Ed Rollins To Sarah Palin: 'You're No Reagan'
CNN contributor and former Reagan campaign director Ed Rollins has a clear message to Sarah Palin: "You're no Reagan."
Rollins wrote in a Wednesday op-ed for CNN that the former Alaska governor is seriously overstepping her bounds by attempting to draw comparisons between her and the one-time California governor-turned-president.
"I know you were only two when Ronald Reagan was elected by a landslide to the first of two terms as governor of California in 1966, but I would have hoped somewhere along the way through the five colleges you attended that you would have learned a little history," Rollins writes. "And I can tell you being governor of the most populous state is a lot tougher than being governor of one of the least populous ones."
Then Rollins puts a rhetorical dunce cap on Palin:
"If you want to be a player, go to school and learn the issues. Put smart people around you and listen to them. If you want to be taken seriously, be serious. You've already got your own forum. If you want to be a serious presidential candidate, get to work. If you want to be an imitator of Ronald Reagan, go learn something about him and respect his legacy."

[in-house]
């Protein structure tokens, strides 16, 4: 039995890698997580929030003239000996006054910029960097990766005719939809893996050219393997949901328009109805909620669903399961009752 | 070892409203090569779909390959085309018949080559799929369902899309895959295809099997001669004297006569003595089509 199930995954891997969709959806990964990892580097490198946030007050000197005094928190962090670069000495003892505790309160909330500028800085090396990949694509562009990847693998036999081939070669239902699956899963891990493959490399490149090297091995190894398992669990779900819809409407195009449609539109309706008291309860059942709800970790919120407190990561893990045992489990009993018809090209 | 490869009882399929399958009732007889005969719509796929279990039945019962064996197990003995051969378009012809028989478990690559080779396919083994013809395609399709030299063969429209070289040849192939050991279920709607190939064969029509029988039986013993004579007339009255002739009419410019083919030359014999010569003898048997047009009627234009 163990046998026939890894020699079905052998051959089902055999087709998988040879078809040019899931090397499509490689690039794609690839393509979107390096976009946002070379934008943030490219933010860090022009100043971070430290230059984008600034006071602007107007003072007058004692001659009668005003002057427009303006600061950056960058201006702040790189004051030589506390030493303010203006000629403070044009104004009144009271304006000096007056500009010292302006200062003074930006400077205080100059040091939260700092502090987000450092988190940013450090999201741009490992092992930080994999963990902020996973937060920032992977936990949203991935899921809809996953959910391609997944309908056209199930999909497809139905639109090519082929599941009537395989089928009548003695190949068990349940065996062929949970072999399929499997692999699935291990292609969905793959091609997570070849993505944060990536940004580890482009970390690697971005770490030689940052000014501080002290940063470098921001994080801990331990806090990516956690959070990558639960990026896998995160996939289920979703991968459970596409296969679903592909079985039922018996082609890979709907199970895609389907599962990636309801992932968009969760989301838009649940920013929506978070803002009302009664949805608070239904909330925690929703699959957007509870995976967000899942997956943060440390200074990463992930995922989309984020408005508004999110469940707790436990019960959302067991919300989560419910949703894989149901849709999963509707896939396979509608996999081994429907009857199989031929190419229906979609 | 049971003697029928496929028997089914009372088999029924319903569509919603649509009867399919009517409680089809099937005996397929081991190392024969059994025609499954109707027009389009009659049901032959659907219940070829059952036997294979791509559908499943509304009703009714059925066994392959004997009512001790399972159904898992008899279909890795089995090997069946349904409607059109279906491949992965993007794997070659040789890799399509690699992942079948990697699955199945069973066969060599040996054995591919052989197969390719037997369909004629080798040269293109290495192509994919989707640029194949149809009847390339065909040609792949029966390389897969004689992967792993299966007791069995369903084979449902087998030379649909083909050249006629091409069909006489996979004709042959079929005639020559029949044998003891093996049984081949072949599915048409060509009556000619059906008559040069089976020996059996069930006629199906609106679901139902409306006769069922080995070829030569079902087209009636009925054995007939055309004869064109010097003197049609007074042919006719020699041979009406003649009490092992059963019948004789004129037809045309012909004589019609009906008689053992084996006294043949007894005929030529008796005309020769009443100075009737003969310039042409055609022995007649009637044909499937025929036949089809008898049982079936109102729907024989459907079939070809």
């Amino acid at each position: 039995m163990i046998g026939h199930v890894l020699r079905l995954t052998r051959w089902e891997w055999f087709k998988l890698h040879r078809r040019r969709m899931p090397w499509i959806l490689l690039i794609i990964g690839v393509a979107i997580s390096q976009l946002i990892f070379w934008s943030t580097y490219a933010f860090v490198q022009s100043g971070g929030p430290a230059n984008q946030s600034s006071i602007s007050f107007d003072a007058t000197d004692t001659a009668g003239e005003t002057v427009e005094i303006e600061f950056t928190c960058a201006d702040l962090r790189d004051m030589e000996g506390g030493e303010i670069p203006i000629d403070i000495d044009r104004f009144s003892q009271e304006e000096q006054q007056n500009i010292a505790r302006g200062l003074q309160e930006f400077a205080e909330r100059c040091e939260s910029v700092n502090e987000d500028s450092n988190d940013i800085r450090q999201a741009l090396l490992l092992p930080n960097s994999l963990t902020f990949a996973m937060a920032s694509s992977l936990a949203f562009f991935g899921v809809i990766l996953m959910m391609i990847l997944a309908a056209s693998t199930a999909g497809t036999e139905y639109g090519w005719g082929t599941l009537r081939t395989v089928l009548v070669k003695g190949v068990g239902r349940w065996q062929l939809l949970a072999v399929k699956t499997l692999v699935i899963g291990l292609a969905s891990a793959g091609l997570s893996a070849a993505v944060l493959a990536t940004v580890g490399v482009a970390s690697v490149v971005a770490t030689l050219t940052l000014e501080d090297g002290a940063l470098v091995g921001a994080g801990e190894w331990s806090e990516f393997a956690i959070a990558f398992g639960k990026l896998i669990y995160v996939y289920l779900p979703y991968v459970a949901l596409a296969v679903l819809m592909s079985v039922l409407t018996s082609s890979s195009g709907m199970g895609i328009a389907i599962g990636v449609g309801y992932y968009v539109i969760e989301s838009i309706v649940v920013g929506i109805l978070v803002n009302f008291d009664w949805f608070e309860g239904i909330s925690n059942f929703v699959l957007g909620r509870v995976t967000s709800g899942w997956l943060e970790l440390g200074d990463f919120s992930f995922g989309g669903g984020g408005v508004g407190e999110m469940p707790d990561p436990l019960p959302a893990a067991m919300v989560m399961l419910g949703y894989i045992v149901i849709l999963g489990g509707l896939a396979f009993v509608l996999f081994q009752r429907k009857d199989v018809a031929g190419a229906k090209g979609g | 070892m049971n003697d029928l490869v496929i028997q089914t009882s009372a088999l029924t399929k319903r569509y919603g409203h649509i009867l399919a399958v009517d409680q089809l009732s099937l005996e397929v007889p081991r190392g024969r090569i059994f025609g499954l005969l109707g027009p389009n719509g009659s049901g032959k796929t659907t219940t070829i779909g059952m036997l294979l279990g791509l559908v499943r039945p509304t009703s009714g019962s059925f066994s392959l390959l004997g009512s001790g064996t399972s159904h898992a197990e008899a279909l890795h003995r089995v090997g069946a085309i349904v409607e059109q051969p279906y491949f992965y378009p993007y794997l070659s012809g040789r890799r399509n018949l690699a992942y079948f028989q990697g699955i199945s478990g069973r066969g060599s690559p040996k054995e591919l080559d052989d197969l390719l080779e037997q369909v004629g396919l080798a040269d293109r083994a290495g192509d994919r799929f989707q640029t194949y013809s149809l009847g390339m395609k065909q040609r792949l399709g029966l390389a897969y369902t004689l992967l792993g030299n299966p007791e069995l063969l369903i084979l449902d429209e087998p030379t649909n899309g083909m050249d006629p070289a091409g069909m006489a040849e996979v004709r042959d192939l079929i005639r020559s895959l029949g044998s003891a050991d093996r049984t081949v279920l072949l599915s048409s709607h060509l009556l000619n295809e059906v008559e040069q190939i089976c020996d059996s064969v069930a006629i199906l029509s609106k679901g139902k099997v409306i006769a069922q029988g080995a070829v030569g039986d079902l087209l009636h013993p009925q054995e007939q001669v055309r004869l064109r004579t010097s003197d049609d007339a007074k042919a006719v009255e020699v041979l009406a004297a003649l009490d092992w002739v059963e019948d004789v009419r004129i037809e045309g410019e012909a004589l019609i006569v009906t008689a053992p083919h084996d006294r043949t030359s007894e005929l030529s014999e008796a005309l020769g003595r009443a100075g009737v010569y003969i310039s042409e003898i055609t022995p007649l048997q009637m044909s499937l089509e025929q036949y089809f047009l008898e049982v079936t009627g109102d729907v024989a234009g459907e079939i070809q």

Rollins, who served as national campaign chairman and senior adviser to Mike Huckabee's 2008 presidential campaign, is the latest in a growing string of Republicans who have decided to respond to the increasing stirs of Palin's presidential ambitions by dispatching sharp criticism tempered with at-times condescending advice, especially when it comes to her treatment of former GOP heads of state.
MSNBC host and former congressman Joe Scarborough slammed the former Alaska governor this week for insulting the Bushes and for drawing parallels between herself and Ronald Reagan.
But while some former GOP officials have reacted negatively to Palin, the man that birthed the political career of the "mama grizzly," Sen. John McCain (R-Ariz.), has compared her to Reagan.
"I think anybody that has the visibility that Sarah has is obviously going to have some divisiveness," explained McCain to CNN's Candy Crowley last weekend. "I remember that a guy named Ronald Reagan used to be viewed by some as divisive."